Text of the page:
The issue is, do the masses want to avoid great financial pain or does it want to maintain the integrity of fiat money? Reality dictates that it can only choose one but not both. If they choose the former, the only way to do that will be to repeal the credit-system ‘mechanism,’ which will mean the loss of integrity for the current fiat monetary system. Such loss of integirty will manifest itself in the form of hyperinflation.

In summary, whether you believe the end game is deflation or inflation will depend on your faith in human nature.

Will deflation win?

Thursday, August 21st, 2008

In just a few months ago, the talk in town was price inflation. Oil, food and commodity prices were rising, as we wrote Who is to blame for surging food and oil prices?. Today, the talk is different. US house prices have never stop falling. Gold, oil and base metals are falling. There is even talk about the end of the commodity boom, the end of the commodity “super-cycle.” Economic slowdown and recessions are the expectations of the market.

Long time readers of this publication should never be surprised to see this is happening. As we said back in March last year in Inflation or deflation first?,

If you have been with us long enough, you may have heard us mulling over both the threats of inflation and deflation on the global economy (see Spectre of deflation and Have we escaped from the dangers of inflation?). You may be wondering whether we are contradicting ourselves. How can both threats exist simultaneously? Since one is a general rising of prices and the other is the opposite, are they not mutually exclusive?

At this current phase of the financial crisis, we are experiencing deflation. It is reported that the US M3 money supply is currently “collapsing.” A falling money supply is the definition of deflation, for which the symptoms will be falling asset prices, which if prolonged enough, will lead to falling consumer prices. But before we go off to celebrate falling prices, remember that this is an evil type of deflation because it is the type that is associated with bad debts, bankruptcies, unemployment, falling income, bank runs and so on. The angelic type of deflation is caused by rising output and production, which is clearly not the case in the debt-addicted Western economies but more true for China with its government-forced savings.

When the US money supply shrinks, it increases in value relative to the other currencies as the US dollar gets repatriated back to make up for the dwindling supply of cash back in the US. That’s why we are witnessing a rally in the US dollar and a fall in commodity prices as there is a mad scramble to liquidate whatever assets to raise cash.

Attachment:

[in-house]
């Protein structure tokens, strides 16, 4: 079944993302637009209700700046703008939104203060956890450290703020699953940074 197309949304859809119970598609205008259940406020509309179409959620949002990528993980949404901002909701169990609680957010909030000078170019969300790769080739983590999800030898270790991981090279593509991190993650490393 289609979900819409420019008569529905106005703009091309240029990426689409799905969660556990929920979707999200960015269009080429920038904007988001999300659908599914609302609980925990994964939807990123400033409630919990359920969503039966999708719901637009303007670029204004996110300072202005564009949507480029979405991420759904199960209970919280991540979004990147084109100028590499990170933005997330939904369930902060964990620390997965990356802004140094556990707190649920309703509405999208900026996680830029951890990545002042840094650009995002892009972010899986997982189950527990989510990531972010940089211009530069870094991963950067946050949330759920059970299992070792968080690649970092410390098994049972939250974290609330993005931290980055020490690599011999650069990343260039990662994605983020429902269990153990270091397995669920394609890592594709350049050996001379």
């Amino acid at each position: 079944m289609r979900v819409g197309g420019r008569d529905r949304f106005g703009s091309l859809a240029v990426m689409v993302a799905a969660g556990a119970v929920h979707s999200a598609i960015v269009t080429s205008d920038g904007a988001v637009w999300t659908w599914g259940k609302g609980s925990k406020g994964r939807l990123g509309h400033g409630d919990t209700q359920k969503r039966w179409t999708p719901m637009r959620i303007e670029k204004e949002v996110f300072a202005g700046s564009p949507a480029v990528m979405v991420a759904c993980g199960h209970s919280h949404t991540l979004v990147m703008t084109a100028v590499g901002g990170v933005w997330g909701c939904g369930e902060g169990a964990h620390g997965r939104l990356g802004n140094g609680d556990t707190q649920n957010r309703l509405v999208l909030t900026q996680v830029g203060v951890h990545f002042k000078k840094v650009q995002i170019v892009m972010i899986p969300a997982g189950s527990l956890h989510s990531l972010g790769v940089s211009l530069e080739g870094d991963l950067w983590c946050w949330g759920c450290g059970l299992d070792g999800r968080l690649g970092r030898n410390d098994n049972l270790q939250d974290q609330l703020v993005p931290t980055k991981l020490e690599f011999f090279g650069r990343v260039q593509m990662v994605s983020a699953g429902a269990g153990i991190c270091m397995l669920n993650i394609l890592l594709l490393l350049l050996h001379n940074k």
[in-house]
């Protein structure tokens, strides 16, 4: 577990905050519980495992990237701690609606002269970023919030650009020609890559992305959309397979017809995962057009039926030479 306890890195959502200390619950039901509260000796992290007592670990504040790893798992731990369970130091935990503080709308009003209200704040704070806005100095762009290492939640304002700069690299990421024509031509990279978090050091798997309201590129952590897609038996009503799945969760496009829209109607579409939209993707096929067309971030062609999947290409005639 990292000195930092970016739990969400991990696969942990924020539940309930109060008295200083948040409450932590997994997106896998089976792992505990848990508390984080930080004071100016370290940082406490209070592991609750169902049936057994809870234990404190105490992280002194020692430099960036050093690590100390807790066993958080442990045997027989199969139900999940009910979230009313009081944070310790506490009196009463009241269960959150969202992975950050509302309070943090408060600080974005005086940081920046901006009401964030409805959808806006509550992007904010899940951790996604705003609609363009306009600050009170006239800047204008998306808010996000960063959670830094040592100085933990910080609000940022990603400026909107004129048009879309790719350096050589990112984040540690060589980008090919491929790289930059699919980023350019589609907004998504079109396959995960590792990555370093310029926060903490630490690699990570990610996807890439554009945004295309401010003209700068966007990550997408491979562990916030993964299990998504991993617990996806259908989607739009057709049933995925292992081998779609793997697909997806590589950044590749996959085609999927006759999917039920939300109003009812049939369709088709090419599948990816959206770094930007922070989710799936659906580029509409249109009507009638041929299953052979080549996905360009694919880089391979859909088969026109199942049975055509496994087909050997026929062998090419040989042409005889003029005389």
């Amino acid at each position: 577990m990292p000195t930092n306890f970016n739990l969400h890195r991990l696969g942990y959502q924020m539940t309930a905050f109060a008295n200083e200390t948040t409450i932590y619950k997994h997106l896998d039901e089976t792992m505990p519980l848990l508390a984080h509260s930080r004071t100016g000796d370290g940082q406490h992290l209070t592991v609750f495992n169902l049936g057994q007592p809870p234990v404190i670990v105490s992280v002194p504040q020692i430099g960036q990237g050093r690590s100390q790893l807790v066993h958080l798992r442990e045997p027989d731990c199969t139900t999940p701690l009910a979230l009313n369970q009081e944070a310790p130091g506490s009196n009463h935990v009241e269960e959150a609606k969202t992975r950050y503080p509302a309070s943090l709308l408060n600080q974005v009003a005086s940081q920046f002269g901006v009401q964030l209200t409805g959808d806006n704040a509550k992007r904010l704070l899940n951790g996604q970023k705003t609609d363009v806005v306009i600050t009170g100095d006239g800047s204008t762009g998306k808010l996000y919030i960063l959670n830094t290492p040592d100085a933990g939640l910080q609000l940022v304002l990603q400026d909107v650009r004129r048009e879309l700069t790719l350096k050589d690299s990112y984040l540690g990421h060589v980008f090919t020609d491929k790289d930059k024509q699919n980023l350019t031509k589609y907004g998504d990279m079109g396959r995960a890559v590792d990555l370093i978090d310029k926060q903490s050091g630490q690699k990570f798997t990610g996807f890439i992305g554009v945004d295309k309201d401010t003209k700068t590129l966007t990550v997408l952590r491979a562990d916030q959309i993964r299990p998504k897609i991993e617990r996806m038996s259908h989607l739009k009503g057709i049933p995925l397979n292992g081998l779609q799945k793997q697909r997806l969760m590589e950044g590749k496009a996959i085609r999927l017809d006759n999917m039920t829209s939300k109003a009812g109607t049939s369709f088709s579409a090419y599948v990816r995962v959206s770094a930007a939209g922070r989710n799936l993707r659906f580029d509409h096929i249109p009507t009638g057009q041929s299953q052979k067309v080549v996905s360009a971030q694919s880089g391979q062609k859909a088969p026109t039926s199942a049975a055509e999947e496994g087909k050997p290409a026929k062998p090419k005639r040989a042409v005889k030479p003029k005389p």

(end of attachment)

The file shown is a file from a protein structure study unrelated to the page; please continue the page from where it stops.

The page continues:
With the current legal powers, the US Federal Reserve is quite powerless to stop deflation (see Are we heading for a deflationary type of recession?). It can cut interest rates, but it cannot force people to borrow. Even at 2% Fed fund rate, the shrinking M3 money supply is proof that monetary policy is still tight (see What makes monetary policy ?loose? or ?tight??). Will the Fed continue to cut interest rates? It had already tried but failed a few months, which resulted in skyrocketing oil and gold prices. We doubt Ben Bernanke is going to try it again.

Meanwhile, the US Treasury is preparing open up the bottomless coffers of the US government to nationalise Freedie Mac and Fannie Mae, who are essentially insolvent. The question is, with the US budget deficit already in the red (plus the massive current account deficits), where is the money going to come from to do that? If a savings-less individual spend more than he/she earns, that individual is basically bankrupt. But for governments, it is a completely different story. They can make up for the shortfall by borrowing from the public by selling newly issued government bonds. As a last resort, it can sell the bonds to the Federal Reserve, which is called “monetising debt” or printing money.

Will it get that bad? It can if the deflation threatens to shock and awe the entire nation into a Greater Depression. By then, as we said before in A painful cleansing or pain avoidance at all cost?,

Even if Ben Bernanke is an Austrian economist, political pressure alone will do the job of forcing him to act otherwise. This is the Achilles? heel of democracy. The mob will scream at the Fed to bail them out by ?printing? money (i.e. pump liquidity into the economy in the form of cutting interest rates). Should the Fed refuse to comply, we can imagine the mob storming the Federal Reserve to demand the head of Ben Bernanke. Therefore, the Fed will have no choice but to acquiesce to the desire of the mob, whose aim is to avoid immediate pain as much as possible.

Therefore, as we advised before in Recipe for hyperinflation,

Therefore, watch what the US government is doing with the monetary ?rules? in its attempt to fight deflation.

Why is the RBA backflipping on interest rates?

Wednesday, August 20th, 2008

It was just a few months ago, the Reserve Bank of Australia (RBA) was very hawkish on interest rates. Its priority was to fight price inflation and with that, even approved of the banks raising their mortgage rates. It was said that if not for the mortgage rate rises, the RBA would have raised rates even more.

It seems that all of a sudden, the RBA began to hint strongly about cutting interest rates. What is going on? As this article,  The Great Interest Rate Forecast Back Flip, reported,